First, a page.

I was wrong.

They, apparently, are control freaks, judging from the neatness of the bedding plants replacing the lupine and columbine, and the multiple raised beds in the yard.

I can’t control them. So, after some grieving for my lupines and columbines – and the bees, insects and birds who thrived among them – I’m letting that go. I have to.

What I can control, though, is letting a good chunk of my Vermont yard turn into a wildflower garden. Year by year it will change and evolve until – I hope – it will be a haven for pollinators, just like the wildflower garden I created in Idaho.

And maybe that hare I just saw hopping across my yard as I typed this final paragraph will also like the wildflowers. All wildlife welcome!

Feature photo: the portion of my wildflower garden that the lupine preferred, June 2021.

18 thoughts on “What’s Invasive?”

  1. When we moved into our house, our next door neighbors were a really cute, ancient couple who loved birds and gardening. The guy that bought the house swore he would maintain the feeders and not make any changes to the gardens. And then he did the exact opposite. In fact, his front yard doesn’t have a single plant in it. It looks really weird. Interesting how your post and my post both get at how we differently envision our space from how others do. I have no doubt our jumble of a garden will be a detriment to our home sale in the future. We better all get used to non-native plant though, the native ones are all going to die in the coming heat.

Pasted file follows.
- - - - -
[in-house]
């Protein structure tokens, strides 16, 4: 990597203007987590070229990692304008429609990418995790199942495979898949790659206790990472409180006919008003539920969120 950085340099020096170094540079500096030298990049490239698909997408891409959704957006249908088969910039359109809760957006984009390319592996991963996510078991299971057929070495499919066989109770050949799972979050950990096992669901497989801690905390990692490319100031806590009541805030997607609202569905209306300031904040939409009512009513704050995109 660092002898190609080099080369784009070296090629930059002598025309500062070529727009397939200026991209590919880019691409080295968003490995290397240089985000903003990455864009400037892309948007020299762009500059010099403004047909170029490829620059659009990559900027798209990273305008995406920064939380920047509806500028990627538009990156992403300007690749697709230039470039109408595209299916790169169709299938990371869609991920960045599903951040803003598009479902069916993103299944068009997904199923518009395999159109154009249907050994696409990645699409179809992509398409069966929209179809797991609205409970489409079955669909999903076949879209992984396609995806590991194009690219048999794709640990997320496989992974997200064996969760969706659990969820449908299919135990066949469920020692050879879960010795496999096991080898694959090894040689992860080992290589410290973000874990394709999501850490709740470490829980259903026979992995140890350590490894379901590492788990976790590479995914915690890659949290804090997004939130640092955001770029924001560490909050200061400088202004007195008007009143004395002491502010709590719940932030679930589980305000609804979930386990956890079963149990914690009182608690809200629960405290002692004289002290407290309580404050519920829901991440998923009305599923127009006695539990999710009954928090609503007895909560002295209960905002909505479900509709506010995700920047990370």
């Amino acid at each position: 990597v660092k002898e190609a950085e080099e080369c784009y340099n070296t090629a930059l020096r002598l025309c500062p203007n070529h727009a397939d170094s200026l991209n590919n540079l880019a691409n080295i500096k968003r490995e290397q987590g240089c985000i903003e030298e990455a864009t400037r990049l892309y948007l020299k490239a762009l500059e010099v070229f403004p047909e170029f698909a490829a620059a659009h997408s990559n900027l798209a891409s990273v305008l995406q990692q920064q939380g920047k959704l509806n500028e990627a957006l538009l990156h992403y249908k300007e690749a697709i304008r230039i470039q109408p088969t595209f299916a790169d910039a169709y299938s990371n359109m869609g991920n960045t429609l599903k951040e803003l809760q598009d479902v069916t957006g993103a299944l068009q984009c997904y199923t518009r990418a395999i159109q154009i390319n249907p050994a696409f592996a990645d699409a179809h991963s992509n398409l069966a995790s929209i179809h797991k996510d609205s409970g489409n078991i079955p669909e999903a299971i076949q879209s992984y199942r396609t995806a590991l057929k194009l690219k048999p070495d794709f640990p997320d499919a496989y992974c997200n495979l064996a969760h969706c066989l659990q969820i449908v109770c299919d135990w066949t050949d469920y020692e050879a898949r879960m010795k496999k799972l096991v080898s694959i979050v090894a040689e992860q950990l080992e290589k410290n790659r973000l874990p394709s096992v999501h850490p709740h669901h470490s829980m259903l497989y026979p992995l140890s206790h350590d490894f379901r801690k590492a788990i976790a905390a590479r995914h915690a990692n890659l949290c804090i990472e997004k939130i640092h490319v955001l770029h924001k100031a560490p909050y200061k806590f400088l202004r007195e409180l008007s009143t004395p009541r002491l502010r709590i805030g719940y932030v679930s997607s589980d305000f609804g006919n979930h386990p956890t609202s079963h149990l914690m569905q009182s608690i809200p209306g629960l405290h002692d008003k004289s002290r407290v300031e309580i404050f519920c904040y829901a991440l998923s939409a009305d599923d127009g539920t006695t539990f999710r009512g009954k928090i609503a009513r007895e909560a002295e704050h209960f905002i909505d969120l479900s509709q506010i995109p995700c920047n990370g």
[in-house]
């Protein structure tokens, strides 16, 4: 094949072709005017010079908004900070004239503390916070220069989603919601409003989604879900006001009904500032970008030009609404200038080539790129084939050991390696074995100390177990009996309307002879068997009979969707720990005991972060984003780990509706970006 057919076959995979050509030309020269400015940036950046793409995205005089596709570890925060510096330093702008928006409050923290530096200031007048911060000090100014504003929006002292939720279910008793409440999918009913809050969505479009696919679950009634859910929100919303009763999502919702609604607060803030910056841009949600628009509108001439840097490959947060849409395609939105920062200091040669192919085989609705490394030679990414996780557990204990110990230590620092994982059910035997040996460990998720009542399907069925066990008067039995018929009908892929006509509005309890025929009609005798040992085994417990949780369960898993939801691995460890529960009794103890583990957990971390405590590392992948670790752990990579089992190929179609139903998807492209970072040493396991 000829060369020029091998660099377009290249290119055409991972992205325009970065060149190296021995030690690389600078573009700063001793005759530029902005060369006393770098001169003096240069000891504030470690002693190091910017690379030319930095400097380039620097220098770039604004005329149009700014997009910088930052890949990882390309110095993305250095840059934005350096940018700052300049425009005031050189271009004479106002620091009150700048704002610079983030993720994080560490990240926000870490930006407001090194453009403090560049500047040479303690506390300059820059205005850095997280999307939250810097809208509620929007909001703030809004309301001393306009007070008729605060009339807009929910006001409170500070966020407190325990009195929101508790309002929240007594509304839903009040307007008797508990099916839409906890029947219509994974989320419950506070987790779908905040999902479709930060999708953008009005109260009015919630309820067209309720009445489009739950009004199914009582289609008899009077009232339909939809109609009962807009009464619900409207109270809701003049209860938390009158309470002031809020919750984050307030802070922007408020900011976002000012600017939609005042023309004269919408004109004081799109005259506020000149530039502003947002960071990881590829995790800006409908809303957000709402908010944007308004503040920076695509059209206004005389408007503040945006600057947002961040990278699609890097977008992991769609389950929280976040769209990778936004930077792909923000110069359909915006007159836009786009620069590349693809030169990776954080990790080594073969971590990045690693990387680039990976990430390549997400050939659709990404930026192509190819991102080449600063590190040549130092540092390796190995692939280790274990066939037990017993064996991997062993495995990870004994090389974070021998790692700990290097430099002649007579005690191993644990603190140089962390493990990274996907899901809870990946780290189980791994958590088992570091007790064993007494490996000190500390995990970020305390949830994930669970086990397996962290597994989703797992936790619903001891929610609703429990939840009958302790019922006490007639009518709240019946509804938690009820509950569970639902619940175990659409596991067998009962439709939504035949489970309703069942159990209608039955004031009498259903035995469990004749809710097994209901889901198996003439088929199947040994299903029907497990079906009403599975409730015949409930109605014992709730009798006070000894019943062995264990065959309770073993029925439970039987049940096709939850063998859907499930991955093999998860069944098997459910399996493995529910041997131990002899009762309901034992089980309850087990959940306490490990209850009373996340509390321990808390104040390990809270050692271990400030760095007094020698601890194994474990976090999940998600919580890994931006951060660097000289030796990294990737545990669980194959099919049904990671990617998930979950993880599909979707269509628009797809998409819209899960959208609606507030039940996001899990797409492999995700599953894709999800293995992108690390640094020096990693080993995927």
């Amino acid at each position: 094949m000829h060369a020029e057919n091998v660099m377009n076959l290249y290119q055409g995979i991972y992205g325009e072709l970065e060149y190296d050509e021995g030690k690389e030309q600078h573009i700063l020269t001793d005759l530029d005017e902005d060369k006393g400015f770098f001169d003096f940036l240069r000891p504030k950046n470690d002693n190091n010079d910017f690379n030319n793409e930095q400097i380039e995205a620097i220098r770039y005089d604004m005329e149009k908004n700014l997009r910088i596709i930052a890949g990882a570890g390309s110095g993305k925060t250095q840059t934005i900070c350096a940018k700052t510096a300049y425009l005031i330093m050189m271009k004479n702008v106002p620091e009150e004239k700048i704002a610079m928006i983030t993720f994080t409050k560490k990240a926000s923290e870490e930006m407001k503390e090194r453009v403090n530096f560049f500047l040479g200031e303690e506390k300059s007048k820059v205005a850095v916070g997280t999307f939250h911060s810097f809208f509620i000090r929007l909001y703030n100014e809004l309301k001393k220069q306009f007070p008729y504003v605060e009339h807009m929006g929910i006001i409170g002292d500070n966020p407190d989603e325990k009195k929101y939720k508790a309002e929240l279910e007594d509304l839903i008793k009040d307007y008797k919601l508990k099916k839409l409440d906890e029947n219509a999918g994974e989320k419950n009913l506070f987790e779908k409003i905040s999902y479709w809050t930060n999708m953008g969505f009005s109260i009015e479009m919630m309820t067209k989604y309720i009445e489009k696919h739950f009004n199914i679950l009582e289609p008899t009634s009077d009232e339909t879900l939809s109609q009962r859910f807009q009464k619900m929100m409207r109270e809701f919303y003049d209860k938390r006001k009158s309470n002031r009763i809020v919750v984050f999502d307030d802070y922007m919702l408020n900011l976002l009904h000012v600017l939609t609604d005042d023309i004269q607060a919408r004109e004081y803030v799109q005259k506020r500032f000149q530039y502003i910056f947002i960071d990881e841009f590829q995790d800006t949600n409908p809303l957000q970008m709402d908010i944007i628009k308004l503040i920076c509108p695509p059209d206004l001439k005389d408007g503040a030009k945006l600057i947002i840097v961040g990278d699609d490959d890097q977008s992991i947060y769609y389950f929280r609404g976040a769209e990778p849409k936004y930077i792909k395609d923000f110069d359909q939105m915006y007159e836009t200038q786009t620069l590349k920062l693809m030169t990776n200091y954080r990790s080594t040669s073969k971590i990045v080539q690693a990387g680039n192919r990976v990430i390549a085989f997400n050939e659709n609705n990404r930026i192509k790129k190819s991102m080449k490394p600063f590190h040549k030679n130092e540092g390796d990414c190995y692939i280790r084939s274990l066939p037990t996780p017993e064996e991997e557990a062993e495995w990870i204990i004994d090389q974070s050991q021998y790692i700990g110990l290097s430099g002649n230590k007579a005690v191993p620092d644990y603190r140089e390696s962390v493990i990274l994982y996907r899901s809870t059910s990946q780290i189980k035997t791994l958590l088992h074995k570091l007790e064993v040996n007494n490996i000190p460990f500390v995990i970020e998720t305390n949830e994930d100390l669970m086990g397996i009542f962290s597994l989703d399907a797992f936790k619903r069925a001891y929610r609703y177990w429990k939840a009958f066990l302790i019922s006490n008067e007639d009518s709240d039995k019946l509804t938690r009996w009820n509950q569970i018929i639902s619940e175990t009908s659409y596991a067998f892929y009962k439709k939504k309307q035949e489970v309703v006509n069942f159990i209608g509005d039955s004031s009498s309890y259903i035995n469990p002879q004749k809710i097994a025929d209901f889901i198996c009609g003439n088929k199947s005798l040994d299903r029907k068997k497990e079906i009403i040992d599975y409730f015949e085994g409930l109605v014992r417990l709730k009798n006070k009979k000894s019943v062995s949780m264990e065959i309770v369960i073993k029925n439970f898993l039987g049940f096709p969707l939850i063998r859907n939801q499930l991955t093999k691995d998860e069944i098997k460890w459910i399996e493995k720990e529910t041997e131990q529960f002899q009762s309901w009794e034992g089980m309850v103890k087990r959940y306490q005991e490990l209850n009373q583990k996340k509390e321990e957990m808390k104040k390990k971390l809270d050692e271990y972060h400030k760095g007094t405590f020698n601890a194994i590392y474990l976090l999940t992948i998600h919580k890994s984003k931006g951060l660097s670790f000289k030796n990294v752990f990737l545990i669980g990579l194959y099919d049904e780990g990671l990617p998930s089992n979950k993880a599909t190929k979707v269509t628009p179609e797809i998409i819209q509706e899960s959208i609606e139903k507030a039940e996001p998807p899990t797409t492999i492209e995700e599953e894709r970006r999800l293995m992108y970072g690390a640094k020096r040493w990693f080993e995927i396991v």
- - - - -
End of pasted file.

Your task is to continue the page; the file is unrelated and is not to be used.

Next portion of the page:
Liked by 2 people

    1. Yes, each owner gets to do what makes them happy and the seller can’t control that or complain if something changes (even if the buyer breaks a verbal promise). I get that. I guess I made a bad assumption; since the guy was recently employed by a conservation nonprofit, I thought he’d see the value of providing wildflowers for bees, insects and birds (seeds). I was wrong. Lesson learned: don’t visit or view photos of a home you’ve sold because you’ll likely be disappointed with what you see.

      Liked by 1 person

      1. We actually swing by our old house in DC every few years, and I’m happy to say that as of our last visit, everything we planted is still there. Although I’m unhappy to report that we planted everything way to close together so it looks like a mess.

        Liked by 1 person

      2. Haha – that’s awesome! Reminds me of driving by the house I lived in from birth to age nine when I was in college. Wait, how did our house shrink so much? And that maple tree out front, the one I used to climb that was ginormous, with limbs at death-defying heights. How did it shrink?

        Perspective is everything 🙂

        Liked by 1 person

  2. My heart aches for the death of your beautiful garden. To each their own, it’s true. But I seriously doubt lupine and columbine would have ravaged the Idaho wilderness. In Maine we have two dangerous plants. Eurasian milfoil which chokes our lakes and purple loosestrife which will take over a meadow in no time flat.

    Liked by 1 person

    1. Actually, lupine and columbine are native wildflowers in the forest there. That’s why I was shocked at his excuse. Yes, the fireweed he kept is native, but no more so than the lupine and columbine. Clearly he needs to get out into the forest more!

      I agree, there are some non-native plants that do lots of damage when introduced into an environment, and that fits the government’s definition of invasive. Removing them makes sense.